© Cyril FRÉSILLON / ISIR / CNRS Photothèque


Category: Research

Operating with greater precision, reducing convalescence times and facilitating the work of surgeons: this is the goal of surgical robotics, a field where innovations are constant. The surgical cockpit developed by the ISIR at Sorbonne University is a good example.

Medical robotics has its figurehead, and it has a famous name. Born in 2001, the Da Vinci robot has sold nearly 6,000 units and has since been used to operate on 8 million patients. In twenty years, the machine developed by the Californian company Intuitive Surgical has proved its worth, as Jérôme Szewczyk, head of the Assistance to Gestures and Therapeutic Applications team (AGATHE) at ISIR, explains. In fact, some surgeries, such as prostatectomy or hysterectomy, are now more than 90% performed by robotics. 

 Jérôme Szewczyk © Pierre Kitmzcher, Sorbonne Université

High precision

But a machine like the Da Vinci could never become the robotic version of the Universal Panacea: expensive – two million euros for the Da Vinci Xi, one of the most efficient models – it requires fine calibration, takes up a considerable amount of space, and cuts the surgeon off from his or her teams and the patient, who is placed behind a console. The future therefore also lies in the development of lighter robots that involve the surgeon more,” says Jérôme Szewczyk. This is the objective of the Surgical Cockpit project, a robot that relies on human/machine interaction and is based on the principle of co-manipulation. 

Developed in close collaboration with the medical world, the surgical cockpit is interested in various fields. “We are working in particular on subjects related to spinal surgery, an area of orthopedic surgery that lends itself well to robotic surgery because it involves working on vertebrae. The machine can contribute a lot when we intervene on bones, which are solid and immobile enough objects for the robot to guide gestures, trajectories, etc.”. Another targeted area of experimentation is laparoscopic surgery, whether for digestive or gynecological purposes. “We touch the abdominal cavity for operations on the liver, stomach, kidneys, bladder, uterus, etc. The practitioner does not have a direct view of the organ he is operating on, but visualizes the scene through an endoscope,” explains Jérôme Szewczyk.

© Cyril FRÉSILLON / ISIR / CNRS Photothèque
Caption: Test of a robotic system to assist laparoscopic surgery. This technique allows to observe the interior of the abdominal cavity and to intervene on the organs, thanks to instruments (camera and surgical instruments) inserted in the abdominal wall via small incisions. It reduces the risk of complications for the patient but has specificities for the surgeon: haptic distortion (of the sense of touch), ergonomics, weight and bulk of the instruments, camera management, etc. This robotic system aims to improve the comfort, autonomy and precision of the surgeon during procedures. It is the robotic arm that carries the weight of the instruments, reducing the need for an assistant, and automatically positions the camera so that the tip of the instrument is always in the center of the image. The robot filters out hand tremors of the surgeon, who can also circumscribe the action zone of the instruments thanks to augmented reality. © Cyril FRÉSILLON / ISIR / CNRS Photo Library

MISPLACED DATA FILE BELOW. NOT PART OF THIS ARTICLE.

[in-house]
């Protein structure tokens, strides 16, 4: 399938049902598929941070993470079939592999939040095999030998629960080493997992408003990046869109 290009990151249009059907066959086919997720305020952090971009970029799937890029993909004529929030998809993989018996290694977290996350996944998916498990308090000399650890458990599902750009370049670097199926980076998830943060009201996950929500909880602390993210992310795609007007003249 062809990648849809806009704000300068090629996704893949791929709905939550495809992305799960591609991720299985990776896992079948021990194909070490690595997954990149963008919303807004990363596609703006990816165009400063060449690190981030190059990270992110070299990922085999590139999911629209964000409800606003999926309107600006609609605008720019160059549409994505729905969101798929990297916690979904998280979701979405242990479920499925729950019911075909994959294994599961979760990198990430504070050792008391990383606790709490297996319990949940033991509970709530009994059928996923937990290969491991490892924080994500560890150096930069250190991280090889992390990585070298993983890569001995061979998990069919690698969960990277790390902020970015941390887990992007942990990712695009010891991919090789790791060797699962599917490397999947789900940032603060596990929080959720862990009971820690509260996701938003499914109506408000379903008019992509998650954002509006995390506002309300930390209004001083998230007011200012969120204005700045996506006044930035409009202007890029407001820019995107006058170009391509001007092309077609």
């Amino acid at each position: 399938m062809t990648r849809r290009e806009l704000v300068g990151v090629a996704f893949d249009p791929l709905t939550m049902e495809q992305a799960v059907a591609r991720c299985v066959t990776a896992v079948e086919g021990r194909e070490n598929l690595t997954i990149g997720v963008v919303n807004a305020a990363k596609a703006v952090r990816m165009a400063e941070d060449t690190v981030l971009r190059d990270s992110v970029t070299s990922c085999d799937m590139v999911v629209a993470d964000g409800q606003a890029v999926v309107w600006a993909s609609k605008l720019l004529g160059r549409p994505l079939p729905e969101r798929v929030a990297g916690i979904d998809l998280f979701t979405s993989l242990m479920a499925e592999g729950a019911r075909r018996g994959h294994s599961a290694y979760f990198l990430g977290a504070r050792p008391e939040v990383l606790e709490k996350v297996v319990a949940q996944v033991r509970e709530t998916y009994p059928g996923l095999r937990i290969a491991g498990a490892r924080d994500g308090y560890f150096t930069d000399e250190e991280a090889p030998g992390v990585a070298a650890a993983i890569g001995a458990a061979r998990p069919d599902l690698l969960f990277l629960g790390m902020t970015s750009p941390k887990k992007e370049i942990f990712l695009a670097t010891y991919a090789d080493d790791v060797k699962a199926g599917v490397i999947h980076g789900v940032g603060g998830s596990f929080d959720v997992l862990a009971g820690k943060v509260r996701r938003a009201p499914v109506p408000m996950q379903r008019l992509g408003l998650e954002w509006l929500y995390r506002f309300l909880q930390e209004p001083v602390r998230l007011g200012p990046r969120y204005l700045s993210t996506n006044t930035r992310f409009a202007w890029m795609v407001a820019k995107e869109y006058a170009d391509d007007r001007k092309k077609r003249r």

Inspired by aeronautics

Finally, in a radically different register, neurosurgery is also one of the avenues explored by the researchers of the AGATHE team. They all share a common point: these are all delicate interventions that require precision and assurance. This is where the concept of the surgical cockpit comes in, a term inspired by aeronautics, explains Professor Szewczyk. “As in the cockpit of an airplane, it is a matter of providing the “captain” with the data he needs in real time to be able to act on all the tools at his disposal. The operating room is equipped to allow the constant feedback of useful information to the surgeon by integrating, for example, the imaging data that can be retrieved during the operation. 

In this system, it is the practitioner who manipulates the tool in direct contact with the patient, as in a traditional manual operation, but his tools are carried by a robotic arm whose role is to correct the gesture if necessary. “It is a question of offering him the means to carry out his intervention with the help of the arms that carry his instruments, guide his gestures, reproduce the sense of touch, slow down this or that movement, compensate for the tremors of the hand, etc.”. For the greater good of the patient! “Favoring minimally invasive surgery allows to reduce the surgical aggression, thus minimizing the risk of complications and reducing postoperative pain, with shorter convalescence times,” explains the researcher.

After in vivo animal trials, the technology was transferred in mid-2019 to Moon Surgical, a company co-founded by Dr. Brice Gayet, a former member of the AGATHE team and world-renowned laparoscopic surgeon. The company, which integrates the technologies developed at ISIR, has already conducted its first human trials, an essential step in the long regulatory tunnel that will lead to the marketing of its Maestro system. 

Source of the article : Sorbonne University.

Referent contact: Jérôme Szewczyk, University Professor